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Systematic Reviews

A guide to conducting and managing literature searches for systematic reviews for Southern Cross University researchers.

What is a systematic review?

A systematic review uses explicit methods to perform a comprehensive literature search and critical appraisal of selected studies, using appropriate statistical techniques.

Key characteristics of a systematic review are:

  • a clearly stated set of objectives with pre-defined eligibility criteria for studies
  • an explicit, reproducible search strategy and methodology
  • a systematic search that attempts to identify all studies that would meet the eligibility criteria
  • an assessment of the validity of the findings of the included studies, for example through the assessment of risk of bias
  • a systematic presentation, and synthesis, of the characteristics and findings of the included studies (Cochrane Handbook for Systematic Reviews of Interventions, 2008, p. 6).

A systematic review may include a meta analysis, which uses quantitative methods to synthesize and summarize the results.

Systematic review service charter

Similiarities and differences between systematic and literature reviews

Reproduced from: Bettany-Saltikov, J. (2010). Learning how to undertake a systematic review: Part 1. Nursing Standard, 24(40): p. 47-55.

 

Systematic Review

Literature Review

Question

Focused on a single question

Not necessarily focused on a single question, but may describe an overview

Protocol

A peer review protocol or plan is included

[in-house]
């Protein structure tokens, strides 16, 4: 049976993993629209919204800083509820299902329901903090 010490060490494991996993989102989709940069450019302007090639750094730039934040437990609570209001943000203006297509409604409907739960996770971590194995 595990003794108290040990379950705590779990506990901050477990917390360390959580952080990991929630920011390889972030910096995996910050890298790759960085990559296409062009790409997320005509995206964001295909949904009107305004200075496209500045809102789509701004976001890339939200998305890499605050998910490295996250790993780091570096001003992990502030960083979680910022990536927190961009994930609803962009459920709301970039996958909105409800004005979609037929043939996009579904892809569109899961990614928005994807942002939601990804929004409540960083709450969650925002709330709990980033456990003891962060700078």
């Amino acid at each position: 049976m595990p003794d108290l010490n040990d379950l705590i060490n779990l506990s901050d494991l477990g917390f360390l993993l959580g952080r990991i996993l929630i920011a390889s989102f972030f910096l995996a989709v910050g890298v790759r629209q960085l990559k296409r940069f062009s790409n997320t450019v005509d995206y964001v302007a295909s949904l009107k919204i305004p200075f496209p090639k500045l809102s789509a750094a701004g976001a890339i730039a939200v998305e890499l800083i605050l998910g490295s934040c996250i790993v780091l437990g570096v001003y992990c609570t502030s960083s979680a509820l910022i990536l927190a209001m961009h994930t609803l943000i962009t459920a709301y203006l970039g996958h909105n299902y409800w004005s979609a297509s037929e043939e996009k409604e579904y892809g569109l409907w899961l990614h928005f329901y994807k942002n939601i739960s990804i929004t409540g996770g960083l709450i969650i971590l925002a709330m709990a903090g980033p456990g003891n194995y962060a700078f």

No protocol is included

Background

Both provide summaries of the available literature on a topic

Objectives

Clear objectives are identified

Objectives may or may not be identified

Inclusion and Exclusion Criteria

Criteria stated before the review is conducted

Criteria not specified

Search Strategy

Comprehensive search conducted in a systematic way

Strategy not explicitly stated

Process of Selecting Articles

Usually clear and explicit

Not described in a literature review

Process of Evaluating Articles

Comprehensive evaluation of study quality

Evaluation of study quality may or may not be included

Process of Extracting Relevant Information

Usually clear and specific

Not clear or explicit

Results and Data Synthesis

Clear summaries of studies based on high quality evidence

Summary based on studies where the quality of the articles may not be specified. May also be influenced by the reviewer's theories, needs and beliefs

Discussion

Written by an expert or group of experts with a detailed and well grounded knowledge of the issues